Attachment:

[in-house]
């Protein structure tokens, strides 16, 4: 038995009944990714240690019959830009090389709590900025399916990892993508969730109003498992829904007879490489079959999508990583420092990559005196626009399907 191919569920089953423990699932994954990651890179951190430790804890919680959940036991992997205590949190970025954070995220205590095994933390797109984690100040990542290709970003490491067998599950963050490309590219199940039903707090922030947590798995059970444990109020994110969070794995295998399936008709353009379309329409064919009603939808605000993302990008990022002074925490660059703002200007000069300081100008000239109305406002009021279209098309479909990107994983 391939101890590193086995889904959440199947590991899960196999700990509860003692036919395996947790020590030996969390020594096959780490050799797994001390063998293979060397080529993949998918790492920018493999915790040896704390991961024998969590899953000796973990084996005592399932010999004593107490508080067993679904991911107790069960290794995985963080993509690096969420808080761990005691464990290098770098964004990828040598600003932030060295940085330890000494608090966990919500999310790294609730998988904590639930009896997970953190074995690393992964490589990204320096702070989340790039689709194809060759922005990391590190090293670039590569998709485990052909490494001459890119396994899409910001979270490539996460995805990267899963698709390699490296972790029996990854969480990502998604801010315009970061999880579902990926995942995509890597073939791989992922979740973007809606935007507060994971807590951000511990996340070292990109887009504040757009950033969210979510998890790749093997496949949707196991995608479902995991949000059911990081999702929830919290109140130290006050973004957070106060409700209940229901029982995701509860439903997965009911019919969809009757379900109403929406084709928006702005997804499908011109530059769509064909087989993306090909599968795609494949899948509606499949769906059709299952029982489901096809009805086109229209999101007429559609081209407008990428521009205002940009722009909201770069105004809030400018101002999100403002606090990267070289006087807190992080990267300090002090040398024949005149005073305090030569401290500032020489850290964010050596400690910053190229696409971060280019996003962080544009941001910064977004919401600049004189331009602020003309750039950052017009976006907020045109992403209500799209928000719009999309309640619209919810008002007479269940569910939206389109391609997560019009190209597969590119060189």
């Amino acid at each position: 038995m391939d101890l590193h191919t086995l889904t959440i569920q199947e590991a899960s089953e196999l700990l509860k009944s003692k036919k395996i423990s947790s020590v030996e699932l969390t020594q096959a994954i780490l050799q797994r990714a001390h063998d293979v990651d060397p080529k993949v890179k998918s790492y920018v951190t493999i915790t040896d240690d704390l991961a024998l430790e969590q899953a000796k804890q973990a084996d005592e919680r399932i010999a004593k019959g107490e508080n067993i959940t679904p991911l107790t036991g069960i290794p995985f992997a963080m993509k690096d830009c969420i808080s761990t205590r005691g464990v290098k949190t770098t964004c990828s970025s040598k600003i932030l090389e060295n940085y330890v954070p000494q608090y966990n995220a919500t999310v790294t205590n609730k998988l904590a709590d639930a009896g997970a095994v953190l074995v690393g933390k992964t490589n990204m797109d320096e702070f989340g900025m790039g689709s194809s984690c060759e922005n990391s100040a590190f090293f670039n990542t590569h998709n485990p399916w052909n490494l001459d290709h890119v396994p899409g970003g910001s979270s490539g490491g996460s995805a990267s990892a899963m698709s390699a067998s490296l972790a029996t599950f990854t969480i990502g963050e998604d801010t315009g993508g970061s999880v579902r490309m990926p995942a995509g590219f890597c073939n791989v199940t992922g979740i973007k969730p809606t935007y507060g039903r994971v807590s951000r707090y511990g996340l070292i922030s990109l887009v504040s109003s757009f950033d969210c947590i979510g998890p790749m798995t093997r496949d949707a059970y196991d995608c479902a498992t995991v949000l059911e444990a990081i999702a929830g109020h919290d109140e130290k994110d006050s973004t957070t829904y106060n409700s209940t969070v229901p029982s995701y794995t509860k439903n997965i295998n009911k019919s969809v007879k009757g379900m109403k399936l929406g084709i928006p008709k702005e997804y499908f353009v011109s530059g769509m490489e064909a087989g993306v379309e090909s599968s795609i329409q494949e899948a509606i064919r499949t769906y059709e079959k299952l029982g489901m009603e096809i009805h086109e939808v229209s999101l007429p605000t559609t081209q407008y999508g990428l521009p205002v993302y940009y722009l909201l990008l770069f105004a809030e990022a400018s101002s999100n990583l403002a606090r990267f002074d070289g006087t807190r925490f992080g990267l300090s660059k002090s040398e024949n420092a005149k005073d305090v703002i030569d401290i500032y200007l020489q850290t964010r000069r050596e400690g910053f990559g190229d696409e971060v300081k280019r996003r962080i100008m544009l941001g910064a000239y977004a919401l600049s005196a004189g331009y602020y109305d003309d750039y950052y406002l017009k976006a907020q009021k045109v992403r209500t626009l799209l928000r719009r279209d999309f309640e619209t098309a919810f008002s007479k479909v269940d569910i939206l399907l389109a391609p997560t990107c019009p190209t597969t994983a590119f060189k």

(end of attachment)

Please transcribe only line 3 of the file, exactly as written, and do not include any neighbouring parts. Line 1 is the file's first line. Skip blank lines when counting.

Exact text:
């Amino acid at each position: 038995m391939d101890l590193h191919t086995l889904t959440i569920q199947e590991a899960s089953e196999l700990l509860k009944s003692k036919k395996i423990s947790s020590v030996e699932l969390t020594q096959a994954i780490l050799q797994r990714a001390h063998d293979v990651d060397p080529k993949v890179k998918s790492y920018v951190t493999i915790t040896d240690d704390l991961a024998l430790e969590q899953a000796k804890q973990a084996d005592e919680r399932i010999a004593k019959g107490e508080n067993i959940t679904p991911l107790t036991g069960i290794p995985f992997a963080m993509k690096d830009c969420i808080s761990t205590r005691g464990v290098k949190t770098t964004c990828s970025s040598k600003i932030l090389e060295n940085y330890v954070p000494q608090y966990n995220a919500t999310v790294t205590n609730k998988l904590a709590d639930a009896g997970a095994v953190l074995v690393g933390k992964t490589n990204m797109d320096e702070f989340g900025m790039g689709s194809s984690c060759e922005n990391s100040a590190f090293f670039n990542t590569h998709n485990p399916w052909n490494l001459d290709h890119v396994p899409g970003g910001s979270s490539g490491g996460s995805a990267s990892a899963m698709s390699a067998s490296l972790a029996t599950f990854t969480i990502g963050e998604d801010t315009g993508g970061s999880v579902r490309m990926p995942a995509g590219f890597c073939n791989v199940t992922g979740i973007k969730p809606t935007y507060g039903r994971v807590s951000r707090y511990g996340l070292i922030s990109l887009v504040s109003s757009f950033d969210c947590i979510g998890p790749m798995t093997r496949d949707a059970y196991d995608c479902a498992t995991v949000l059911e444990a990081i999702a929830g109020h919290d109140e130290k994110d006050s973004t957070t829904y106060n409700s209940t969070v229901p029982s995701y794995t509860k439903n997965i295998n009911k019919s969809v007879k009757g379900m109403k399936l929406g084709i928006p008709k702005e997804y499908f353009v011109s530059g769509m490489e064909a087989g993306v379309e090909s599968s795609i329409q494949e899948a509606i064919r499949t769906y059709e079959k299952l029982g489901m009603e096809i009805h086109e939808v229209s999101l007429p605000t559609t081209q407008y999508g990428l521009p205002v993302y940009y722009l909201l990008l770069f105004a809030e990022a400018s101002s999100n990583l403002a606090r990267f002074d070289g006087t807190r925490f992080g990267l300090s660059k002090s040398e024949n420092a005149k005073d305090v703002i030569d401290i500032y200007l020489q850290t964010r000069r050596e400690g910053f990559g190229d696409e971060v300081k280019r996003r962080i100008m544009l941001g910064a000239y977004a919401l600049s005196a004189g331009y602020y109305d003309d750039y950052y406002l017009k976006a907020q009021k045109v992403r209500t626009l799209l928000r719009r279209d999309f309640e619209t098309a919810f008002s007479k479909v269940d569910i939206l399907l389109a391609p997560t990107c019009p190209t597969t994983a590119f060189k």